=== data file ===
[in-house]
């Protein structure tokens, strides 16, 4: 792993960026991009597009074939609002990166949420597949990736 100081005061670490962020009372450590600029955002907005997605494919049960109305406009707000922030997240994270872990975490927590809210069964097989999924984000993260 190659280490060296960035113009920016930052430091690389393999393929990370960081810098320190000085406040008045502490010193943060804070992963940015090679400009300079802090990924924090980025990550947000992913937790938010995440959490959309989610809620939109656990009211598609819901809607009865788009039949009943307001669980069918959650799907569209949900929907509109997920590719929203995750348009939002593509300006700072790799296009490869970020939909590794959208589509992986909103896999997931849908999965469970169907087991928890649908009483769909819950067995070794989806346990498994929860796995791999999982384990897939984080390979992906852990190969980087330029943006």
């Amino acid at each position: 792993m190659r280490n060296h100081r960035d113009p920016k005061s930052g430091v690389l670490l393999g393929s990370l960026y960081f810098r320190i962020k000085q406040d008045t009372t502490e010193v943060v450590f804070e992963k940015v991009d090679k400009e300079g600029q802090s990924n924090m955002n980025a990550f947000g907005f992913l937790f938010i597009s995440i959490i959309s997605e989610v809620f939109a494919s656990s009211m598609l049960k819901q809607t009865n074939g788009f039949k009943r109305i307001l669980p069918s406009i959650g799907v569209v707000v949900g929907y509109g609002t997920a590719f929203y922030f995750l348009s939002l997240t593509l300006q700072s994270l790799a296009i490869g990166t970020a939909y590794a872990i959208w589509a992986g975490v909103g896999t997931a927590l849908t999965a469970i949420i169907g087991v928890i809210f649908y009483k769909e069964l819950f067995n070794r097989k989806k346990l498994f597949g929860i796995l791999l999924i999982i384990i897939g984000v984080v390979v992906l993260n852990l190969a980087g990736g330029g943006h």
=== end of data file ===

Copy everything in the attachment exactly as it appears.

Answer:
[in-house]
């Protein structure tokens, strides 16, 4: 792993960026991009597009074939609002990166949420597949990736 100081005061670490962020009372450590600029955002907005997605494919049960109305406009707000922030997240994270872990975490927590809210069964097989999924984000993260 190659280490060296960035113009920016930052430091690389393999393929990370960081810098320190000085406040008045502490010193943060804070992963940015090679400009300079802090990924924090980025990550947000992913937790938010995440959490959309989610809620939109656990009211598609819901809607009865788009039949009943307001669980069918959650799907569209949900929907509109997920590719929203995750348009939002593509300006700072790799296009490869970020939909590794959208589509992986909103896999997931849908999965469970169907087991928890649908009483769909819950067995070794989806346990498994929860796995791999999982384990897939984080390979992906852990190969980087330029943006």
């Amino acid at each position: 792993m190659r280490n060296h100081r960035d113009p920016k005061s930052g430091v690389l670490l393999g393929s990370l960026y960081f810098r320190i962020k000085q406040d008045t009372t502490e010193v943060v450590f804070e992963k940015v991009d090679k400009e300079g600029q802090s990924n924090m955002n980025a990550f947000g907005f992913l937790f938010i597009s995440i959490i959309s997605e989610v809620f939109a494919s656990s009211m598609l049960k819901q809607t009865n074939g788009f039949k009943r109305i307001l669980p069918s406009i959650g799907v569209v707000v949900g929907y509109g609002t997920a590719f929203y922030f995750l348009s939002l997240t593509l300006q700072s994270l790799a296009i490869g990166t970020a939909y590794a872990i959208w589509a992986g975490v909103g896999t997931a927590l849908t999965a469970i949420i169907g087991v928890i809210f649908y009483k769909e069964l819950f067995n070794r097989k989806k346990l498994f597949g929860i796995l791999l999924i999982i384990i897939g984000v984080v390979v992906l993260n852990l190969a980087g990736g330029g943006h």